A physician's assistant is a medical professional who actively practices medicine by providing patient care under the supervision of a doctor or surgeon. With the increasing demand for quality health care in the United States, these state-licensed professionals play a vital role in the medical community's efforts to make health care readily accessible to those who seek it.
What Does a Physician's Assistant Do?
Physician's assistants work in doctor's offices, clinics, hospitals, nursing homes and other health care settings. They see patients and take on routine medical tasks like taking a patient's medical history, performing physical exams, ordering and interpreting lab work and medical tests, and advising patients about preventative care. Much like a regular doctor, they diagnose ailments and provide treatment, including the prescription of any appropriate medication. Some physician's assistants even assist in surgical procedures and make hospital rounds.
What Qualities Does a Physician's Assistant Need?
Physician's assistants need to be meticulous professionals who can collect and assemble the multitude of small details that form a patient's health situation. A gift for problem-solving is extremely useful in piecing together a patient's symptoms to make a diagnosis and then identifying the appropriate medical treatment. Physician's assistants also need strong communication skills so that they can effectively engage with both their patients and other medical professionals. In addition, they must be able to remain calm under pressure and approach their patients with compassion.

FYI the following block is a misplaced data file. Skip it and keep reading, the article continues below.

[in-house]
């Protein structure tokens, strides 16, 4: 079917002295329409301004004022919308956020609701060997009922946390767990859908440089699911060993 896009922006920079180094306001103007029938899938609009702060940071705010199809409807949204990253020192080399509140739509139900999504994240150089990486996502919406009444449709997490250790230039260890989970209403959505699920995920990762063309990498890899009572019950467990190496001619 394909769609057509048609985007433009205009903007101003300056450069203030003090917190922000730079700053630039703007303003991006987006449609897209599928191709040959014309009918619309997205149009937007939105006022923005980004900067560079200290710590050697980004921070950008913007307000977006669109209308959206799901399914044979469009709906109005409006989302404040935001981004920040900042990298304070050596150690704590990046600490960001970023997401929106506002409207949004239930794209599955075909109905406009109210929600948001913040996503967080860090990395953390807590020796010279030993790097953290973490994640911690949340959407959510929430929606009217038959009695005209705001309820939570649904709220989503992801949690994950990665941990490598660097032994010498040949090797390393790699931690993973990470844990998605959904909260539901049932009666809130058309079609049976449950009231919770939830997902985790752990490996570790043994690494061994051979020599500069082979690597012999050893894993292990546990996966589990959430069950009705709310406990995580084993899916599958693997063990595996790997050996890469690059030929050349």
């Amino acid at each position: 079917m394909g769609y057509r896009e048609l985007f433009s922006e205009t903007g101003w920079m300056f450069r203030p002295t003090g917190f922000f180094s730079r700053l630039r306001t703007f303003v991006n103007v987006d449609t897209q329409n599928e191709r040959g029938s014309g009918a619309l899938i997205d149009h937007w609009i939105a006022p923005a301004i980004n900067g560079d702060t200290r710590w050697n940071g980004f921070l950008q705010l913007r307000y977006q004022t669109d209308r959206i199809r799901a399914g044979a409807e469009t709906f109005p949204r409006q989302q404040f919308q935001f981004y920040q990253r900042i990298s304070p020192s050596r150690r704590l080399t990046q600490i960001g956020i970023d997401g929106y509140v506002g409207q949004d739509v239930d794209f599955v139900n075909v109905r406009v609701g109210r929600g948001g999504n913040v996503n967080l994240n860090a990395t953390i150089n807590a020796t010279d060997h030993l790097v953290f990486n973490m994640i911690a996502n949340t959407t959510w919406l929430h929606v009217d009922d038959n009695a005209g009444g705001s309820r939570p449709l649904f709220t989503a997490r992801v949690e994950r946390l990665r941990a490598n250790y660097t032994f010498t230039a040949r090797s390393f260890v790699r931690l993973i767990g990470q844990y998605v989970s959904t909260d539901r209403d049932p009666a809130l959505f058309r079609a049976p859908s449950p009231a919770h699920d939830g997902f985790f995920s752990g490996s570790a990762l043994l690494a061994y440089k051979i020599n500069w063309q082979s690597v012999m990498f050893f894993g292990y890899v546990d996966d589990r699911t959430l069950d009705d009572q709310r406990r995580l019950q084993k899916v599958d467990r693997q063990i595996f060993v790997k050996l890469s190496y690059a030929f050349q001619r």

What Training Does a Physician's Assistant Have?
In order to become a physician's assistant, a person must successfully complete an accredited physician's assistant program. Typically resulting in a master's degree, these programs tend to require prerequisites similar to those demanded by medical schools. Applicants are also expected to have already obtained some health care experience; many candidates for physician's assistant programs are paramedics and registered nurses. Once in the program, participants study topics like medical ethics, human anatomy, pharmacology, physiology and medicine. They also devote hundreds of hours to clinical training. They generally choose to specialize in a particular area like internal medicine, pediatrics, emergency medicine, general surgery, or obstetrics and gynecology.
How Does a Physician's Assistant Become Licensed?
Physician's assistants are licensed by the state in which they practice. While the exact requirements for licensure may vary by state, all 50 states stipulate that aspiring physician's assistants must pass the National Commission on Certification of Physician Assistants' Physician Assistant National Certifying Exam. Passing this test is not the end of the certification process; however, physician assistants must maintain their certifications by completing at least 100 hours of continuing education every two years. They must also pass a recertification exam every 10 years.
What is the Job Outlook for Physician's Assistants?
With the nation's aging population creating an expanding need for health care, experts are predicting that qualified physician's assistants will enjoy fantastic professional prospects. According to the United States Department of Labor's Bureau of Labor Statistics, employment opportunities for physician's assistants are expected to increase by nearly 40 percent in the decade between 2012 and 2022, a rate that is substantially faster than the average job growth rate. Salaries for physician's assistants are attractive as well. In 2012, physician's assistants earned a median annual wage of nearly $91,000; the top 10 percent enjoyed annual earnings in excess of $124,000.
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A physician's assistant is a licensed health care providers who delivers quality patient care as part of a team led by doctors or surgeons; working in hospitals, doctor's offices and other medical settings, these medical professionals play a major role in making health care accessible for patients.